The flashcards below were created by user
Michelle25
on FreezingBlue Flashcards.

_{A statistical value that indicates differences in results found in the sample when compared to the population from which the sample was drawn}
Sampling error

_{A consequence of selecting subjects whose scores are different, or vary in some specific way from the population at large}
sampling bias

_{A condition that occurs when subjects are selected for a study or assigned in groups in a way that is not impartial. This may pose a threat to the validity of the study.}
Selection bias

_{the potential participants who meet the definition of the population and are accessible to the researcher}
Sampling frame

_{separate sample scores or groups of scores (example: differences between men and women)}
independent sample

_{two sets of scores on the same subject or pairs (example: prepost test measures)}
dependent sample

the measurement of the magnitude of the impact of an intervention
Effect size

_{an analysis that indicates how large a sample is needed to adequately detect a difference in the outcome variable}
power

^{a listing of every member of the target ppopulation, using the sample criteria}
sampling frame

_{the aggregate of cases about which the researcher would like to make generalizations}
target population

_{a nonprobability method of selecting a sample that includes subjects who are available conveniently to the researcher}
convenience sampling

_{the researcher randomly selects entire groups and then randomly selects subjects from only those groups}
Cluster sampling

each subject is asked to recruit other subjects
Snowball sampling (referral sampling)

_{guidelines for choosing subjects with a predetermined set of characteristics that include major factors important to the research question}
inclusion criteria

_{a sampling process used in quantitative research in which every member of the available population has an equal probability of being selected for the sample}
probability sampling

_{useful when the researcher is unsure how many individuals will eventually be in the population or if there is an indefinitie sampling grame. }
Systematic random sampling

_{population divided into two or more subgroups, then representative picks sample from each group}
Stratified random sampling

_{data that can be named and placed into categories but cannot be ranked or measured on a scale}
nominal

_{categorical data that can be put in rank order. The scales contain intervals between entries that vary, limiting statistical analyses and comparisons across the scales or between subjects (pain scale)}
ordinal

_{data measured on a scale that has consistent intervals between measurement units and allows for broad selection of mathematical operations and analytic options }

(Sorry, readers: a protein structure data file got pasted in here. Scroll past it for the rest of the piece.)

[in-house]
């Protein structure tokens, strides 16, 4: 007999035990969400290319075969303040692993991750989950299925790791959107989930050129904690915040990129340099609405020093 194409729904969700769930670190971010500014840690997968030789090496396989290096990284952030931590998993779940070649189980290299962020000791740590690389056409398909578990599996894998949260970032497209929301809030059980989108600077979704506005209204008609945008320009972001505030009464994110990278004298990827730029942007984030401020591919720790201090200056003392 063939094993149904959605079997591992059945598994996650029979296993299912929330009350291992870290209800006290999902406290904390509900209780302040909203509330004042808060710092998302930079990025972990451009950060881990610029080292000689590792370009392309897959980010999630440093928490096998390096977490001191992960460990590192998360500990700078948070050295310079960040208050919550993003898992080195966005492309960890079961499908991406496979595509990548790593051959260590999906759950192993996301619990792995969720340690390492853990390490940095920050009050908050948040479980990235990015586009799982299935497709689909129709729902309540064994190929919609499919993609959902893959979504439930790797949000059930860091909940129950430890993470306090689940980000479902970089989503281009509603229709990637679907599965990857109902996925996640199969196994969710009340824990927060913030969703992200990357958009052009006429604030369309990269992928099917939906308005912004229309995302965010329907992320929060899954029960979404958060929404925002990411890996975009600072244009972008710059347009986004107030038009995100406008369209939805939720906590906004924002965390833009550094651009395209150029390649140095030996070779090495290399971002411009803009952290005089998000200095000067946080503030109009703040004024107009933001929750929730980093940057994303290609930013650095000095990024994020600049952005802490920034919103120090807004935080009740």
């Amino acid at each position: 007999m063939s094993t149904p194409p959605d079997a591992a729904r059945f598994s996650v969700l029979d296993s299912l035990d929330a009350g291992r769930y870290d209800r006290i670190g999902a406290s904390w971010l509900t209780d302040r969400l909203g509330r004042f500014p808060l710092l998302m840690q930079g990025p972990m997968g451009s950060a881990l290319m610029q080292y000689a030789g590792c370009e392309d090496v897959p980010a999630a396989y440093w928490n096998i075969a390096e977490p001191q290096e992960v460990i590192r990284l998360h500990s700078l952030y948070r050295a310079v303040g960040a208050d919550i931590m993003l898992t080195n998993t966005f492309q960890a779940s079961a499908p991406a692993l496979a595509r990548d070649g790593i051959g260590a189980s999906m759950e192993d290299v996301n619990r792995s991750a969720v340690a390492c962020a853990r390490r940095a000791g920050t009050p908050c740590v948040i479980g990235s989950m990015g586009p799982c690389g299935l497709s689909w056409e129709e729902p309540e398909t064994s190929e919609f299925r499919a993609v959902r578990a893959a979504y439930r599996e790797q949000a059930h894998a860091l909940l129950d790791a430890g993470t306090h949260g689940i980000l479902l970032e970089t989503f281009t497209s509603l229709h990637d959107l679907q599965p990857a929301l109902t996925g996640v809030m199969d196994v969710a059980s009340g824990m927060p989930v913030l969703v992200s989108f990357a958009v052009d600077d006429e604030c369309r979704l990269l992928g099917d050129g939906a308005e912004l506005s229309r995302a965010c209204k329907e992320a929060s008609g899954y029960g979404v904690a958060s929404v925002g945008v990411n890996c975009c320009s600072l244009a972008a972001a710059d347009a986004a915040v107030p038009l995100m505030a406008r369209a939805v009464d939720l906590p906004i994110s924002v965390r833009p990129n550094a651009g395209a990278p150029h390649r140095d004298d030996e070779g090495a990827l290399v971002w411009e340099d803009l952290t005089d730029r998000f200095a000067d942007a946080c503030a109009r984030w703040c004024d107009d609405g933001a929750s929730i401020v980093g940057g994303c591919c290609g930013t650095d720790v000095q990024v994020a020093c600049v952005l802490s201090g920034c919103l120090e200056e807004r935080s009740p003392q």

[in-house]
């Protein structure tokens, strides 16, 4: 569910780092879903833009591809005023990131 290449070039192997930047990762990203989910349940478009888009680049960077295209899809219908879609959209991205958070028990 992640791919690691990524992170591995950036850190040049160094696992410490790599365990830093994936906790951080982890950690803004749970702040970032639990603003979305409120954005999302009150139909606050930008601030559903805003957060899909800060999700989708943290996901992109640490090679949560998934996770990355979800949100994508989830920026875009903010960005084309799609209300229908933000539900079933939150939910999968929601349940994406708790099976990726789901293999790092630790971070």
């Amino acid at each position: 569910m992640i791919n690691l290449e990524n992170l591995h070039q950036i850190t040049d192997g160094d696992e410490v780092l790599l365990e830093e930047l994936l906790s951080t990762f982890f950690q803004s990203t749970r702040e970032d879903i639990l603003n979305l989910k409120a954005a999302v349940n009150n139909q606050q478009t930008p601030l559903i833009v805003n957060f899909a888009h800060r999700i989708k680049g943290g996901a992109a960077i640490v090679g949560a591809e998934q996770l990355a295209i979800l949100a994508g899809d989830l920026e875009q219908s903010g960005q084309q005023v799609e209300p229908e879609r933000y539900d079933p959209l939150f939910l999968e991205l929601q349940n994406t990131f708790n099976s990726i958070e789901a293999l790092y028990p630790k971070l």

Interval

data measured on interval scales that have a true zero
ratio

_{a segment of population established by one or more specifications }
strata

_{used in studies in which several groups, such as experimental and control or comparison groups, will be involved}
Random assignment

_{the point at which no new information is being generated and the sample size is determined to be adequate}
saturation

^{a ____ error occurs when thre is a difference between groups but the researcher does not detect it (the intervention works, but the researcher does not conclude that is does)}
type II

^{A researcher is very careful to recruit subjects for the sample so that it will represent the population well. This is done to:}
minimize sampling error

_{When subjects elect not to participate or drop out of a study, it can lead to:}
sampling bias

Which sampling strategy is most often used in qualitative research?
purposive sampling

What is the main limitation of using a convenience sample?
selection bias

In qualitative studies, sample size is determined by:
saturation

How can you decrease the risk of a Type II error?
increase the sample size

When a study lacks power, what is most likely to occur?
Type II error

_{the extent to which an instrument is consistent across raters, as measured with a percentage agreement or a kappa statistic}
Interrater reliability (scorer agreement)

_____ do not affect the average scores in a data set but do affect the variation that exists around the average.
Random error

_{a measure of discriminate validity in the biomedical sciences that indicates an instrument has the capacity to detect disease if it is present}
sensitivity

^{a measure of discriminate validity in the biomedical sciences that indicates an instrument has the capacity to differentiate when the disease is not present}
specificity

_______ tells us that the differences or relationships are NOT due to chance
Statistical significance

_{asks respondents to express agreement or disagreement on a 5 or 7 point scale (stongly disagree, disagree, agree.. etc.)}
Likert scale

_{a scale with a set of items on a continuum or statements ranging from one extreme to another. Responses are progressive and cumulative (yes or no questions)}
guttman scale

_______ provide choices that are mutually exclusive and encompass the total range of answers
Forced choice questions

_{rating type scale in which respondents mark a location on the scale corresponding to their perception of a phenomenon on a continuum}
visual analog scale

gender is an example of what type of data?
nominal data

_{A score of 20 on the Beck's Depression Inventory is an example of what type of data?
}
ordinal data